There has been much consternation about the Seahawks 2nd round draft pick Frank Clark (DE Michigan) and rightly so. The reports of Clark beating up a woman, an accusation that would have him removed from his senior year at Michigan, are very disturbing and unacceptable. Conflicting eyewitness accounts and lack of cooperation from the victim resulted in charges being dropped.
While this issue dominates most conversations, what Clark is between the lines and how does he help the team?
Frank Clark is a 6’3”, 271lb who runs a 4.64 40 yard dash. At the NFL Combine (defensive end position), Clark had the highest marks in the high jump (38.5 inches), 3 cone drill, 20 yard shuttle, and 60 yard shuttle.
These are quite easily 1st round metrics that one would expect from a highly-touted player. The size allows him to be a defensive tackle on 3rd and long plays and a defensive end on standard downs. His speed could also see him fill in as a Leo (combo defensive end + linebacker) or even a strong side linebacker.
As an edge rusher, Clark was graded as the 5th-7th best at the position, by many publications. His true value may be in his freak athleticism allowing him to play multiple positions similar to Micheal Bennett. A quick look at the tape from a 2013 game against University of Connecticut, we see Clark at right end, left end, and 3 technique tackle on passing downs.
This versatility will allow him to be the primary backup for DE Cliff Avril, DT Michael Bennett, and LB Bruce Irvin. Conceptually, Clark would learn from these men and as they leave via free agency or get injured,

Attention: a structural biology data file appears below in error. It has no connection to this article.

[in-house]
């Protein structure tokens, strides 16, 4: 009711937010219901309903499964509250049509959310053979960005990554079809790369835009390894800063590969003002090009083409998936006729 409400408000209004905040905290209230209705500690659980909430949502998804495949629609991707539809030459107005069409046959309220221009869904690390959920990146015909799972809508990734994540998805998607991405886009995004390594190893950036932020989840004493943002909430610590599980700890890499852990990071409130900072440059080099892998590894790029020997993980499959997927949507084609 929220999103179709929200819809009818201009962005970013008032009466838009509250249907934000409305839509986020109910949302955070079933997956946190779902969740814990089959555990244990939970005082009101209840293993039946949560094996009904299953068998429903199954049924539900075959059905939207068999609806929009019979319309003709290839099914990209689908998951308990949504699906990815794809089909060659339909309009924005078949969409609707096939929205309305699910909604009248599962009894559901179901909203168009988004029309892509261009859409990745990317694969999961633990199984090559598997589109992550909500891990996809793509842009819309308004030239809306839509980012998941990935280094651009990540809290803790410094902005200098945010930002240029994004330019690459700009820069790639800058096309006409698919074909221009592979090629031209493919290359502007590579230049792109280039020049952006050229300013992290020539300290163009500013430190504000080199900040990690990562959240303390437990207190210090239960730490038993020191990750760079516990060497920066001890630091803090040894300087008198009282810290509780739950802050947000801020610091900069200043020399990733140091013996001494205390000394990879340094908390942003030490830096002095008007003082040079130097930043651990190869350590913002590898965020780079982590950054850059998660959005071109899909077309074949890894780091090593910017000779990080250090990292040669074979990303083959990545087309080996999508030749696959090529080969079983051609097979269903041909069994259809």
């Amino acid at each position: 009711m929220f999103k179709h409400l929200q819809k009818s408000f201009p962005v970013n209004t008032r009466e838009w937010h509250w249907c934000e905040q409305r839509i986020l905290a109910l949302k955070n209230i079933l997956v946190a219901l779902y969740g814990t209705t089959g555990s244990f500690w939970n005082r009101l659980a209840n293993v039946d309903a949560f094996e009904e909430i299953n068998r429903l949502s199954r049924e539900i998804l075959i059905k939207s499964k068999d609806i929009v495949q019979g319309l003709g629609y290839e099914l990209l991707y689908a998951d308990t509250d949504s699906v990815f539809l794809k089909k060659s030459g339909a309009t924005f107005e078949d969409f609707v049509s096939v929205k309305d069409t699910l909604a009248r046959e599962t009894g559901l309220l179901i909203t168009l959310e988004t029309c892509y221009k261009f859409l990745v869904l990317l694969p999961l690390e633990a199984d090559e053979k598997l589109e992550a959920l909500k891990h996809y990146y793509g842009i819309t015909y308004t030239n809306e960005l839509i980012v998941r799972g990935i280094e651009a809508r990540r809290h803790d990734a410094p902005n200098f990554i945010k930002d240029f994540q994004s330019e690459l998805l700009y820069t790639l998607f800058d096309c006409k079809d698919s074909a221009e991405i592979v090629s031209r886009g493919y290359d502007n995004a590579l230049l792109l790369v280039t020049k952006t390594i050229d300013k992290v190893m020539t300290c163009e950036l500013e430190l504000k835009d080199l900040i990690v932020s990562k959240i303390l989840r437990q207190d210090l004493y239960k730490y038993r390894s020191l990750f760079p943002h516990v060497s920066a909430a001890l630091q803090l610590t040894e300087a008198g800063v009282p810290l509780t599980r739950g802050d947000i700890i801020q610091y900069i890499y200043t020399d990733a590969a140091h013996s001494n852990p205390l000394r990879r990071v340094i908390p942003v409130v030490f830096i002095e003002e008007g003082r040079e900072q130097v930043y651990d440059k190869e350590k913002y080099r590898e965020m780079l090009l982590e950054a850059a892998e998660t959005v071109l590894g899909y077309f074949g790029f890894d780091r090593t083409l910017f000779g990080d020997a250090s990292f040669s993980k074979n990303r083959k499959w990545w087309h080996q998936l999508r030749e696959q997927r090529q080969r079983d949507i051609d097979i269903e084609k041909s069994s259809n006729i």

Clark has the intangibles as well; Frank has displayed in his 3 seasons at Michigan that he has an instinct for the ball and can break down plays, rarely getting fooled. He is a high-motor individual who generates power and speed from his frenetic level of play.
Frank Clark’s biggest weakness is the outside-the-lines aspect of his life. Other weaknesses include his footwork, his tweener size (big for a linebacker, small for a defensive lineman), and tendency to bull rush opponents.
As far as between the lines, the footwork and learning finesse moves are teachable. And for head coach Pete Carroll, the unique combo of size and speed are what have made his defenses so prominent leading to two consecutive Super Bowl.
Frank Clark’s biggest enemy is himself. Get past all the off-the-field shenanigans and I rate him as the next Michael Bennett. A versatile Pro-Bowl level defensive lineman who has more value in a Pete Carroll style defense over a conventional defense.
I expect a 5-10 year career in Seattle anchoring the line perhaps not as “the playmaker” but a stalwart who works well in concert with other talent.